The smart vs casual debate: What do you prefer to wear to work?

We’re lucky to have a relaxed dress code. There are a few rules we have to follow, but we can pretty much wear what we want. This doesn’t mean that everyone decides to turn up to work in jeans and a t-shirt though – some people in our office still choose to dress smartly.

This got us thinking – does what you wear at work affect how you work? I decided to investigate, asking employees from a whole host of industries how they feel about casual clothes in the workplace. Their answers may surprise you….

Casual clothes are comfortable and promote productivity…

A lot of people in and outside our office believe that the option to dress casual allows them to be more comfortable – especially in hot weather. After all, wearing a full suit when it’s 25 degrees and there’s no air conditioning is sure to affect productivity. If people are comfortable, they’re happier, and if they’re happier, they’re more likely to work harder.

Alex De Sousa, a web developer at Vertical Leap, is completely against the idea of having to dress smartly at work.

“No work uniform is good – I wouldn’t even entertain the idea of working for a company where I couldn’t dress casually,” he said. “Eight plus hours of my life every day in something I don’t feel comfortable in is not how I want to spend my life.”

Moreover, wearing what you want allows for personal expression, something which is vital for any creative job, and welcomed in many other roles. Mark Dorney, an ex-retail worker, loved the fact he was allowed to wear geeky t-shirts at work.

A relaxed dress policy doesn’t just allow employees to show off their own personality, it can demonstrate the company’s quirky nature too. In a world where a lot of businesses have their employees dressed in shirts and ties, an unusual uniform or look can make your brand so much more memorable. Stuart Clark, SEO specialist at Vertical Leap, worked for a company that did just this, successfully.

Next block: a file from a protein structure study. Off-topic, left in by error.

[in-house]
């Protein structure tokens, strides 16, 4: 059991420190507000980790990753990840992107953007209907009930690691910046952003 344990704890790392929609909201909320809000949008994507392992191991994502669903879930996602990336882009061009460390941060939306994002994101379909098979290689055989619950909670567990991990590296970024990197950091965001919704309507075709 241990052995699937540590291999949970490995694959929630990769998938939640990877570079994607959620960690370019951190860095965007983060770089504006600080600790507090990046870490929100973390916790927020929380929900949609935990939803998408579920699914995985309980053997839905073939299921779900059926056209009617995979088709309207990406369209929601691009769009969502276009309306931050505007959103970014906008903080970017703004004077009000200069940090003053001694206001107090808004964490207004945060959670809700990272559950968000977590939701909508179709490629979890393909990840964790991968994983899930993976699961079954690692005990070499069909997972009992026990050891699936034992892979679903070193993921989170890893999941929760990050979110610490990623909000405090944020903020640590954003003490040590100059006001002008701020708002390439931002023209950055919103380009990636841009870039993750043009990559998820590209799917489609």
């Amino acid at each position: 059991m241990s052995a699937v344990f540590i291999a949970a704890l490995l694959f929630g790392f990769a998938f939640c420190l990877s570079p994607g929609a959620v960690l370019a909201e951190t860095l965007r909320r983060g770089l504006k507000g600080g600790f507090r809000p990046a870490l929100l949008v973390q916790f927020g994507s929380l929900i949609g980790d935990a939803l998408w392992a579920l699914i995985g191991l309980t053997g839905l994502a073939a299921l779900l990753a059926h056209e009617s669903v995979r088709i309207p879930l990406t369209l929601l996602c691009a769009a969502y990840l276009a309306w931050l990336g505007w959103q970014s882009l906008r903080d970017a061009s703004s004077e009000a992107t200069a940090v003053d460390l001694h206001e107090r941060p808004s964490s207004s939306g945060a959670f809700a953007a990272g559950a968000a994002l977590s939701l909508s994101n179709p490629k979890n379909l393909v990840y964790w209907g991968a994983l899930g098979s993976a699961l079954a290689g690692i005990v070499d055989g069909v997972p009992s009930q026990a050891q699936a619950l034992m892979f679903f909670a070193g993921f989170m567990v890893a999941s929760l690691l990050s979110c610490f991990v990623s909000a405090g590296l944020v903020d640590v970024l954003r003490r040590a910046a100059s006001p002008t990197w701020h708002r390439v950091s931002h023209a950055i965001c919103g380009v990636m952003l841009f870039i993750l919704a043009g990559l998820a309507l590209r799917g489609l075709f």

“I once spent a year working in a design agency near a beach which had a very specific dress code; shorts, flip-flops and no suits!” he explained. “I soon become accustomed to the relaxed dress code and enjoyed my new flip-flop lifestyle – as did our customers who loved us for our quirky nature. Yet elsewhere, this would be deemed unprofessional.”

Perhaps this work uniform worked so well for this firm because it made everyone appear approachable. A suit, or even a uniform, can be intimidating at times, according to PCSO Matt Brown.

Matt brown's comments on Facebook

Wearing a suit helps you get your game face on….

Whilst there are some clear benefits to casual work attire, there are a number of downsides too.

What you wear can say volumes about the type of role you’re in, and unfortunately, humans by nature are judgemental. First impressions count – there aren’t many situations where you would turn up for a job interview in jeans and t-shirt, therefore your clients should receive the same treatment. It’s a sign of respect.

Heather Clark, social media specialist at Vertical Leap, believes that different dress codes are needed for different situations.